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When you take a photo with a camera, there are two modes you can use: RAW format, which captures and stores ALL information about the shot without actually processing any of it, or JPG format, which compresses the image and throws away all excess information.
99% of the time, it’s better to shoot in RAW mode . The only exception is if you’re tight on space — a single RAW file can be up to 10x larger than its equivalent JPG file. (Which is why we recommend buying multiple high-capacity SD cards for photography .) And fortunately, smartphones can shoot RAW nowadays .
The problem is that different camera manufacturers use different RAW formats, which is frustrating when multiple people are dealing with one set of photos or when you’re working with cameras from different ecosystems.
For example, modern Canon cameras use CR2 format while modern Nikon cameras use NEF format. Other lesser-known manufacturers have their own RAW formats to deal with: ORF (Olympus), PEF (Pentax), SRW (Samsung), 3FR (Hasselblad), etc.
But then Adobe came on the scene with its DNG format (“digital negative”), which is an open RAW format that’s unencumbered by royalties, copyrights, licensing, etc. All Adobe products support DNG, and Adobe intends for it to be the “universal” solution to the web of RAW formats currently available.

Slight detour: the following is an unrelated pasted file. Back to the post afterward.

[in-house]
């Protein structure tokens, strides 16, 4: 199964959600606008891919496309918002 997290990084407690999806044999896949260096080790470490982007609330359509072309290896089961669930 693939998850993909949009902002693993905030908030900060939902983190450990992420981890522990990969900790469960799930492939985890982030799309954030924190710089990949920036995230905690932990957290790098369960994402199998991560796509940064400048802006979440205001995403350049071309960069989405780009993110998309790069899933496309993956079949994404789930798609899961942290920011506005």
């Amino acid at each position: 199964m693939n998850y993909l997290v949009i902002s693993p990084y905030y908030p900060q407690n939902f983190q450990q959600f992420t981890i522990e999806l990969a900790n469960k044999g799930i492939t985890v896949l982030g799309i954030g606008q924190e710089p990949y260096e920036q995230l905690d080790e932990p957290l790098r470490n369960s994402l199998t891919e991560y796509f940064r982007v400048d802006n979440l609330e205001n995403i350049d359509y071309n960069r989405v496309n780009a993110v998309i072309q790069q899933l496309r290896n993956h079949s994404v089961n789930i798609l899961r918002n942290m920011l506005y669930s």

Which is why you should be using the Adobe DNG Converter.
It’s a hefty download (just shy of 300 MB) but will prove useful if you deal with a high volume of RAW images on a regular basis. It can convert nearly every RAW file format in existence, including those from Apple, Canon, Fujifilm, Hasselblad, Kodak, Leica, Nikon, Olympus, Pentax, Sigma, and Sony.
Using the converter is simple: point to a source folder, point to an output folder, select any applicable conversion preferences, and click Convert. It doesn’t get simpler than that.
Do you shoot in RAW or not? If you do, do you prefer your camera’s native RAW format or Adobe’s DNG format? Share with us below!